Yes other mobile companies, including Apple before they came up with the bi-directional jack, did provide a small etched marking on the top side of the jack to indicate that it had to face that way. But neither our fingers are sensitive enough to feel the mark when we are not looking at it, nor our eyes are good enough to see it in the dark.
Some of you may argue that Apple provides the best solution with its bi-directional jack, which can be plugged in either way. Well, no doubt about it. It’s actually an inspired piece of engineering. But then how many of us would wish to trade the use of that jack with our freedom to use other devices as well as our own older devices adapters to charge or to transfer files? Oh heck, forget other devices, I now have to carry two cables for my two Apple devices, one for the older iPod and one for my iPad Mini! So till the day Apple is generous enough (trust me that day will never come) to open their bi-directional jack technology to all, I feel Motorola’s simple little tweak in the adapter design will remain as the most usable and cost-effective solution.
There are two part to UX Design:
- The UI Part: One that deals with the Visual, Aesthetic and Design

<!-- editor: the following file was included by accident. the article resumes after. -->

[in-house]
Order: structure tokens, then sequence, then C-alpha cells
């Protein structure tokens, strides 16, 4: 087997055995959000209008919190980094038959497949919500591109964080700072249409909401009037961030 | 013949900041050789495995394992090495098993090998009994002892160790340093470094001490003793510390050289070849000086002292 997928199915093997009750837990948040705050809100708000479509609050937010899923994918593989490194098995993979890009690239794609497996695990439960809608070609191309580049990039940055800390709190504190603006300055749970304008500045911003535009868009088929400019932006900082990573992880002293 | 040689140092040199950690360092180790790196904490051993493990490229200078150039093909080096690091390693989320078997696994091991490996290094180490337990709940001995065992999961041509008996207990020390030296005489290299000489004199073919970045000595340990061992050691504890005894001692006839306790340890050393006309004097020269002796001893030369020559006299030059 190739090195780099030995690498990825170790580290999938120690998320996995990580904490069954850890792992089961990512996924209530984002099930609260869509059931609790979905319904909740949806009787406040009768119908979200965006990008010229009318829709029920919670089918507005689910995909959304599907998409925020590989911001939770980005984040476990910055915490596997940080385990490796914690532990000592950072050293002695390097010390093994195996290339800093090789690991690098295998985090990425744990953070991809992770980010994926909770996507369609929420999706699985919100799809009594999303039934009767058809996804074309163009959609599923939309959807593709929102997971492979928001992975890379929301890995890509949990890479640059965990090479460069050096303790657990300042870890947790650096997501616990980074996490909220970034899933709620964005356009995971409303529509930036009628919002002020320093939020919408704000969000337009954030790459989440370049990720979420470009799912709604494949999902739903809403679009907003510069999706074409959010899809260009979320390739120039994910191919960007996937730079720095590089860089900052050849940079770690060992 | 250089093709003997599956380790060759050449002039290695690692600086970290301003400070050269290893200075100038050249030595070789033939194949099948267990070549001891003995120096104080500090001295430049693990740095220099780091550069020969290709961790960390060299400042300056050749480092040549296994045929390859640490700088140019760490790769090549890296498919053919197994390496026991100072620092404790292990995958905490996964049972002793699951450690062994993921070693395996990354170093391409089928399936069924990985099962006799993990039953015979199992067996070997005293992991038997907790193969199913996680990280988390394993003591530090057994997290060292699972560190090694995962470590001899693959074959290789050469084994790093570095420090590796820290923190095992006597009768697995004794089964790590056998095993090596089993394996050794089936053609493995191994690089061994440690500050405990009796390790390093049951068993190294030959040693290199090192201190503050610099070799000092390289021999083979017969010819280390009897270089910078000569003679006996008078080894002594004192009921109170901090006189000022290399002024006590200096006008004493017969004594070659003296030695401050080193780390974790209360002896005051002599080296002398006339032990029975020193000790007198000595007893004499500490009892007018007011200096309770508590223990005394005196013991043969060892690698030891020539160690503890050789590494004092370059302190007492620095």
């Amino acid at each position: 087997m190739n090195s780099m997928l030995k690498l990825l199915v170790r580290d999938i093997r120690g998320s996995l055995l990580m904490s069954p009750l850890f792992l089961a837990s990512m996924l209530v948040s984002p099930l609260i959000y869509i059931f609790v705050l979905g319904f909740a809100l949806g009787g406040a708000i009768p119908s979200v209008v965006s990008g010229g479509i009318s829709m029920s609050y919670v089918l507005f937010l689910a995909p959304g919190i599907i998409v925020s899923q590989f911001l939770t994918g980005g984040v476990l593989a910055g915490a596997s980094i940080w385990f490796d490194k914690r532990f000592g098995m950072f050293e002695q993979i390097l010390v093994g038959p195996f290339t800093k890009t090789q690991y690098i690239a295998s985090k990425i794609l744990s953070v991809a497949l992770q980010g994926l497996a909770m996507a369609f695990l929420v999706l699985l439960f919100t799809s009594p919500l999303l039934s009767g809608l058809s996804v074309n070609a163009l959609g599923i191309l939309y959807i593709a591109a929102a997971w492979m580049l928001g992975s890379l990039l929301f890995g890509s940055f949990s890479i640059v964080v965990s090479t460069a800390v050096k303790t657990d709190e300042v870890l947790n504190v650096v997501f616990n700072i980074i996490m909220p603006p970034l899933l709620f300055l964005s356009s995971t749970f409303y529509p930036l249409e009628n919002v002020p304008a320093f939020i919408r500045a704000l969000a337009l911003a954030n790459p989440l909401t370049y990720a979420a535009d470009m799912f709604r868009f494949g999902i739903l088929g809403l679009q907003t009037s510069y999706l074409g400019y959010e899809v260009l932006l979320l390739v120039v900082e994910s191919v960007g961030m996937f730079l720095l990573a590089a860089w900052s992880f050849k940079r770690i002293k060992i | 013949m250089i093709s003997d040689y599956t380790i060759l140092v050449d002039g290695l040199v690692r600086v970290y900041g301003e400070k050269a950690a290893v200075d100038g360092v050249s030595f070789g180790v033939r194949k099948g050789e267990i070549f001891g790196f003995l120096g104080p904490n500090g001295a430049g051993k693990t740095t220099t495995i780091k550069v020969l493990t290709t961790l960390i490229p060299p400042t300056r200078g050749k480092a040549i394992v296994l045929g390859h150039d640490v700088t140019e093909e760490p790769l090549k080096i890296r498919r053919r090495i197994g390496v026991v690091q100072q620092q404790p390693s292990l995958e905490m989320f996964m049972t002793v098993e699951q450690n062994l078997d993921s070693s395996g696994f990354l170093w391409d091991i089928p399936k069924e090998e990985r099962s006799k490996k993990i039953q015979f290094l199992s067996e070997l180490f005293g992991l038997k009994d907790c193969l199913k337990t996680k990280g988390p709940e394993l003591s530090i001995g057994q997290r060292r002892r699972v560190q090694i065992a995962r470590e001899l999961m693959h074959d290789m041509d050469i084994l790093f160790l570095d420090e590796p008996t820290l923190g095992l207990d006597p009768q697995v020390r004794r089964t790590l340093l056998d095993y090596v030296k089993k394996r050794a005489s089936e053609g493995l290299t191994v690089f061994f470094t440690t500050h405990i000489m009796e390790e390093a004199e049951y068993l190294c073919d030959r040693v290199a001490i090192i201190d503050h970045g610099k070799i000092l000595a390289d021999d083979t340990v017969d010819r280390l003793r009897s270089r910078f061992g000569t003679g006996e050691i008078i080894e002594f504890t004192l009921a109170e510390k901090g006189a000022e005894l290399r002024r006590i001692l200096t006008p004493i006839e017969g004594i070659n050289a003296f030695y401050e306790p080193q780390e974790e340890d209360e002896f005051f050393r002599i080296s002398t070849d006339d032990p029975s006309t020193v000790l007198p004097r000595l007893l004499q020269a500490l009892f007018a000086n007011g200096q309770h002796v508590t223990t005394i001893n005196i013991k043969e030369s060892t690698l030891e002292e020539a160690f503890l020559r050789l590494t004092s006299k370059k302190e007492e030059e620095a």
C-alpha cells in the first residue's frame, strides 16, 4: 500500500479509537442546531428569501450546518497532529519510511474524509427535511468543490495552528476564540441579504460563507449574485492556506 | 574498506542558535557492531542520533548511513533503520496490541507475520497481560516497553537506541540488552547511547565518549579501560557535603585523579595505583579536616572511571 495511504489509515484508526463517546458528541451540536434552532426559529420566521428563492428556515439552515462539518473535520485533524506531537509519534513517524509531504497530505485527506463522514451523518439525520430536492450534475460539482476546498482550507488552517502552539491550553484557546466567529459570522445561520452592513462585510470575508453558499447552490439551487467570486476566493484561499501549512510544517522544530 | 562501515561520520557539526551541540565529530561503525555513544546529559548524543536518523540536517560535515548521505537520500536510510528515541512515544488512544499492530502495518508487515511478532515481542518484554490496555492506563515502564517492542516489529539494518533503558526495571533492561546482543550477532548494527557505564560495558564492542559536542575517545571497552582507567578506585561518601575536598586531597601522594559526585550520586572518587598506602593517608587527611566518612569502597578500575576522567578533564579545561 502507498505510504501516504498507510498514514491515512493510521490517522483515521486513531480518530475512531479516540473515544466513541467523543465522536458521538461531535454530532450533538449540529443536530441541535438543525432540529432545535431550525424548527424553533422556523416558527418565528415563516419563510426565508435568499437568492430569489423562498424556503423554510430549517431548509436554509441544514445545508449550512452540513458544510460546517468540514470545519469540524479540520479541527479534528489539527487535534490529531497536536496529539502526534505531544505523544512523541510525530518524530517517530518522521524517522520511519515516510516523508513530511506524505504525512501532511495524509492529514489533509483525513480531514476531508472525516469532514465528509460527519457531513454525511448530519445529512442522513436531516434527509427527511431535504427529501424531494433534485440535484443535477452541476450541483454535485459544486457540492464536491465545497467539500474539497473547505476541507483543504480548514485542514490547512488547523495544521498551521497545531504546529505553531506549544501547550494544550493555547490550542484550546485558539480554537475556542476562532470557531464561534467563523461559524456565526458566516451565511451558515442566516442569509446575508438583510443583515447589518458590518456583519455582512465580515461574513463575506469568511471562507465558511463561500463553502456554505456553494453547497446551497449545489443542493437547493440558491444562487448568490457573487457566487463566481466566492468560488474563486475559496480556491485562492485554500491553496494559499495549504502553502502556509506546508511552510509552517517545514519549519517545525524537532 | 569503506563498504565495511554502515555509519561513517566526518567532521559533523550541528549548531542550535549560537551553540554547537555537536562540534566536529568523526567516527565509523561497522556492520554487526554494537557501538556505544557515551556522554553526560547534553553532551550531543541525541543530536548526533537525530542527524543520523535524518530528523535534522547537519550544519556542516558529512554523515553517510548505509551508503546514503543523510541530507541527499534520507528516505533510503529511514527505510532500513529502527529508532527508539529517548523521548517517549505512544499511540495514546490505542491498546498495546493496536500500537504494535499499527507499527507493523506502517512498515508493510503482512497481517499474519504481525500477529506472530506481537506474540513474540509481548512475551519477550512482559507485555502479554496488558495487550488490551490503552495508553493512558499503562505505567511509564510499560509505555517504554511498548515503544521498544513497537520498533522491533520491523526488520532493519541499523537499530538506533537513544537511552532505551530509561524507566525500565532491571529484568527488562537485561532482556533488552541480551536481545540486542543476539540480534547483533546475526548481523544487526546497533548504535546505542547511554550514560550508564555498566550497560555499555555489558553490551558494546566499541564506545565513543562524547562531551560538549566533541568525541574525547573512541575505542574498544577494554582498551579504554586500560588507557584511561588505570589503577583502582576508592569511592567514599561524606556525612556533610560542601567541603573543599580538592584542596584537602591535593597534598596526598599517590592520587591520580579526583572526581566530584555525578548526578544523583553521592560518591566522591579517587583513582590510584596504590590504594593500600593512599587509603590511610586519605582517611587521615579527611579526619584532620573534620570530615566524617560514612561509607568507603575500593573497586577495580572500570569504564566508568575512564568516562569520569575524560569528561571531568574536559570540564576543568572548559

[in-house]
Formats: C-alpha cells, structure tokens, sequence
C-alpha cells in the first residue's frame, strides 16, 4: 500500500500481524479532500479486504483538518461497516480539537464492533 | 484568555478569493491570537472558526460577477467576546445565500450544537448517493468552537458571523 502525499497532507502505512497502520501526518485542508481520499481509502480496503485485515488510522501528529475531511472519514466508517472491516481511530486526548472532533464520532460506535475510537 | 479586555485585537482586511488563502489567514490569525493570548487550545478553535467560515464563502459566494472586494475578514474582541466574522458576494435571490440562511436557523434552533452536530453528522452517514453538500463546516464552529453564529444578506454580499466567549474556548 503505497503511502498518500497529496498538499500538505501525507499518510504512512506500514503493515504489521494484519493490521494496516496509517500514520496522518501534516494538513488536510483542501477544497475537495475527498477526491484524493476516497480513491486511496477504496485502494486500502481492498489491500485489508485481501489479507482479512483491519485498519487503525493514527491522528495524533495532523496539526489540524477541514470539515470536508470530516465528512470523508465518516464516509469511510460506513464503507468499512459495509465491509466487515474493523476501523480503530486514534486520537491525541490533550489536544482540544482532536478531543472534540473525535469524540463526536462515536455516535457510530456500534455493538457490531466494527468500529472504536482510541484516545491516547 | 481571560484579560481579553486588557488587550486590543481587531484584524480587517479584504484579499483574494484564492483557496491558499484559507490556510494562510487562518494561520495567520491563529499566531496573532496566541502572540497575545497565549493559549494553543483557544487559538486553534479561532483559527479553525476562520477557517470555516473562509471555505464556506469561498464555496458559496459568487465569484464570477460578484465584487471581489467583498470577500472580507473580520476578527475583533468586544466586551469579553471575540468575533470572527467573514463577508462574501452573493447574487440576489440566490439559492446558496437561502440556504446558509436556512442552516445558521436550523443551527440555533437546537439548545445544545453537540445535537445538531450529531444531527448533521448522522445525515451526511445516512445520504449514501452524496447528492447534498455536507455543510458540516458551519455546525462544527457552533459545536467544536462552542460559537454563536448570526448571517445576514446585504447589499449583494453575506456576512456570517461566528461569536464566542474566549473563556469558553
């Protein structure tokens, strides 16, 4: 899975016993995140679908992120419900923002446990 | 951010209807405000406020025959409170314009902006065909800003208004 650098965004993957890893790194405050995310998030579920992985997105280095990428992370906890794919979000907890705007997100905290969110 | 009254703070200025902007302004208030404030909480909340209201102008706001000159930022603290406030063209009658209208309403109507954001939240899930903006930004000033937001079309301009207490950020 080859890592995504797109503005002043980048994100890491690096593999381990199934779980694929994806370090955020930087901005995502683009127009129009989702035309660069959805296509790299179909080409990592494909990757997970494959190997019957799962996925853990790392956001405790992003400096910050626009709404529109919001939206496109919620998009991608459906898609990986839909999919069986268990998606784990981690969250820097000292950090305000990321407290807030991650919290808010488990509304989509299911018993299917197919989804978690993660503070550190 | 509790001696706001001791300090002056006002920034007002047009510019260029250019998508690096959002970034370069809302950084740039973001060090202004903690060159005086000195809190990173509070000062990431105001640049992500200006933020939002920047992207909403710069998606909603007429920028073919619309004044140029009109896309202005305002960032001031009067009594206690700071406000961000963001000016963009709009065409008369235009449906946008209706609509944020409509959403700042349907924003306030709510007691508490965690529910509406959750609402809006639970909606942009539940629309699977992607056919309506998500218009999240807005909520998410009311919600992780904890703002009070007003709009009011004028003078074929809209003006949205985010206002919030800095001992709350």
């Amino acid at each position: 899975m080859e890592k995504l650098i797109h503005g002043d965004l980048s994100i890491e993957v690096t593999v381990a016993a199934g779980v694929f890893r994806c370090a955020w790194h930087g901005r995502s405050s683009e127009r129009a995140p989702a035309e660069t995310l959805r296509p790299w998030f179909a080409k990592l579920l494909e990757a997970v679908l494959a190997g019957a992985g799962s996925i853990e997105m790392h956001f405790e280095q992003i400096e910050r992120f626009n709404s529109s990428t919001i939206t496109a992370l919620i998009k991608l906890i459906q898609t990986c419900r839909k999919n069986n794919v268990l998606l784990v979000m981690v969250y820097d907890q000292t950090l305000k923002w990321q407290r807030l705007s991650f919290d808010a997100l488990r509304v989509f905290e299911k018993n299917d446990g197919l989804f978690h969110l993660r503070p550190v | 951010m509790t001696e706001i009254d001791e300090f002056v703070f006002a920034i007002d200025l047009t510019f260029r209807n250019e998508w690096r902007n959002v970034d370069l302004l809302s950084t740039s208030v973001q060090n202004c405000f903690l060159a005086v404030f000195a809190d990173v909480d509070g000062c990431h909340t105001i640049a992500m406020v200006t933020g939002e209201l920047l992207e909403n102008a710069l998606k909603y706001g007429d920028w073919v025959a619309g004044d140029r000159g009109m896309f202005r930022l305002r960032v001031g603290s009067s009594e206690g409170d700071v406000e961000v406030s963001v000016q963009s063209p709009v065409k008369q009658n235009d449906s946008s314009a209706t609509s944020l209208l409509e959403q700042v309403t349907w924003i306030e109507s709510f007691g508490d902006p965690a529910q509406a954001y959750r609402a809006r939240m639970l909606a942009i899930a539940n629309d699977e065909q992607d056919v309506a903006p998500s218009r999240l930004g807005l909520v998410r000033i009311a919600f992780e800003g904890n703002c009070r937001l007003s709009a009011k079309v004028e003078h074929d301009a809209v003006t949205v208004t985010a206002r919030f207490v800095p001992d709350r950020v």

- The UX Part: One that deals with User Psychology and Ergonomics.
If you are totally new to this field, I suggest you start with the easier one, the UI Design part. Understand the principles of Design, learn about UI Patterns and UI differences between devices and OS. Once you are comfortable with it and can wireframe UI Solution for a given problem you can start exploring the UX part of it, like the general User Psychology Principles and then move on to User specific requirements through user Research.
For UI, there are you can start with these:
There are two ways to go about learning about UX Design. One is to get Educated and the other is two get Qualified. Now let me explain the difference between the two. To get educated means to gain knowledge, with or without a certification to prove so. This requires more discipline and research but is generally more affordable. The second is by enrolling in some UX courses and getting certified.
My suggestion is if you are a beginner, you start with a basic certification program, which I will cover later, to quickly get an overview of the profession and also get connected to others in the similar field. Then later on if you are still interested, get yourself educated and make sure you practice a lot. And finally, if you are still interested and would like to take your UX career to the next level, do a Premium Certification course.
So quickly listing them in here:
Mobile App Designing
Premium Classroom Courses
Designer and UX Gurus to Follow: